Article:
It’s tempting to look at retailers that rent dvd movies and games and ask: Why aren’t you dead yet? If you do ask, you learn that a massive amount of consumer entertainment is moving online—but not all at once.
Analysts say more than 25 million U.S. broadband households regularly watch full-length TV shows online, out of 114.9 million U.S. TV households, as measured by Nielsen. About 20 million households watch movies online, but movie theaters still outdraw all of the nation’s theme parks and major U.S. sports teams combined.
Until all movies and games are delivered and consumed online, providing consumer entertainment will be more complicated than supplying a digital version of anything-you-can-buy-on-DVD.
That’s why it’s worth watching how two Dallas-area entertainment giants who aren’t going all-in on digital content delivery are reaching their customers. Dallas-based Blockbuster and Grapevine-based GameStop are using the Internet and their ability to mine consumer data in ways they’ve never done before, providing opportunities for better service. Both companies, in their own ways, are preparing for an all-online world by honing systems that provide enough individual guidance so that consumers spend less time browsing and more time enjoying the movies or games they bought or borrowed.
Video Killed the Video Store?
Online content delivery didn’t kill Blockbuster’s business, but smart online services tied to a wide variety of devices could help it win back customers.
Blockbuster’s competition is well-documented. Through the first half of 2009, NPD Group says 45 percent of the videos rented by consumers were borrowed from video stores. But 19 percent came from kiosks like Redbox, and 36 percent came from Netflix and other subscription services. Blockbuster can’t afford to ignore changing consumer tastes.
CEO Jim Keyes is intently focused on providing entertainment convenience with no strings attached. “Is the iPod worth a darn without iTunes?” he asked in an October 2008 interview in D CEO.
That’s a great question: What services will drive tomorrow’s home-entertainment devices? This year Blockbuster is trying to provide an answer.
Last September, the movie-rental giant promised it would close as many as 960 stores nationwide by the end of 2010. Even as it sheds big stores and expensive leases, the video store isn’t going away. “It is, for us, about getting into the living room in a really effective way as a complement to the stores, not as a replacement for them,” says Kevin Lewis, Blockbuster’s senior vice president of digital entertainment.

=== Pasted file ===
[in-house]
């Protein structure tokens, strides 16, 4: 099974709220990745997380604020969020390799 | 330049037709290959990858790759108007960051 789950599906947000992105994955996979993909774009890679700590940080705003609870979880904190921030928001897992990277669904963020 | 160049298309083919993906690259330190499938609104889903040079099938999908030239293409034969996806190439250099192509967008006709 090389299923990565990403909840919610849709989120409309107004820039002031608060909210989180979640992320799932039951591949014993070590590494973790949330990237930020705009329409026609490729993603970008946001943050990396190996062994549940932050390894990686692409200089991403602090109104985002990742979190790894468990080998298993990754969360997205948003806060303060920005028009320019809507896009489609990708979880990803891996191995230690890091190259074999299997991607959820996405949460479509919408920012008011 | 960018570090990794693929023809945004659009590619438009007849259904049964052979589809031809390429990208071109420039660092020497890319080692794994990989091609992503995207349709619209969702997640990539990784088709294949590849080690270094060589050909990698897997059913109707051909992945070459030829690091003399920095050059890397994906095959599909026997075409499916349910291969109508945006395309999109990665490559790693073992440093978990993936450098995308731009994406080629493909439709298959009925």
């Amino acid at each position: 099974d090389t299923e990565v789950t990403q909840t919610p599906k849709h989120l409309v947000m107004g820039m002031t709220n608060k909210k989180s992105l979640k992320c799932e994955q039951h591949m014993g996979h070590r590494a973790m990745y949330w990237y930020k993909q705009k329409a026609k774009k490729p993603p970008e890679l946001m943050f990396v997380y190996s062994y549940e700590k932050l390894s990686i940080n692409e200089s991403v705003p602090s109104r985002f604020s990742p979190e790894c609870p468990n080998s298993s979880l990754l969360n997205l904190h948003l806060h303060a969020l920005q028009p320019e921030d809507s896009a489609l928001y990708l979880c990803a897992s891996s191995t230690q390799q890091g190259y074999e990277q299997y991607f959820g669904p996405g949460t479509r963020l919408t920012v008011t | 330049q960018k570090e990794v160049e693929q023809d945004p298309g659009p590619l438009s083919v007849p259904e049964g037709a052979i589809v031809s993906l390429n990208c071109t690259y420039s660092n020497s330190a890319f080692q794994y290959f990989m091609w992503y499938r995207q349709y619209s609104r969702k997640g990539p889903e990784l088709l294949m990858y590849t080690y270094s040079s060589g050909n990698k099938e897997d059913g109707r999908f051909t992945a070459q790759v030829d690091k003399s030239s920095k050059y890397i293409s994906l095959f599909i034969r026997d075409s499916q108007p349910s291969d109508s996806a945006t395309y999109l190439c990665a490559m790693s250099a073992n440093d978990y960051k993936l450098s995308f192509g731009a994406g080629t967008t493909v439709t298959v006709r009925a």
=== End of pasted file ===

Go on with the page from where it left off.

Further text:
Blockbuster’s activities outside the store are numerous. Its movie-rental kiosks are turning up in drugstores and grocery stores across the country. The company is also baking its online movie rental and purchasing service into some 10 million devices by the end of this year, including TiVo DVRs; Samsung LCD TVs, Blu-ray players, and home theater components; Xbox 360 game consoles; and even a $99 dedicated set-top device for movie rental and storage from 2Wire Inc.
The company also says it will make movies available for rental and purchase via select Motorola mobile phones.
Blockbuster’s well-reviewed iPhone application takes the drudgery out of roaming and staring at aisles of DVD jackets. The app allows customers to locate the nearest physical copy of the movie they want and to get a glimpse of what movies happen to be the most-often rented in their neighborhood store.
Another new service creates a stronger tie to Blockbuster’s remaining stores. Direct Access is a program where Blockbuster will mail you any movie in its inventory that’s not readily available for rent in its stores. You can return the rented title via mail or bring it back to the store, and subscription isn’t required for the service.
None of the above would be worth mentioning were it not for a huge step forward the company has made with its customer relationship management software—those databases that keep and sort the likes of customer data, movie rental histories, and account information. “We have just finished uniting, for the first time, all of our backend systems—our store system, our mail system, and our online system—so now you have one single Blockbuster account and all of that transaction data is unified,” Lewis says.
“Because we’ve spent the time uniting that data, we’re now poised to offer very specific, personalized consumer services, recommendations, and offers that we wouldn’t have been able to do in the past.”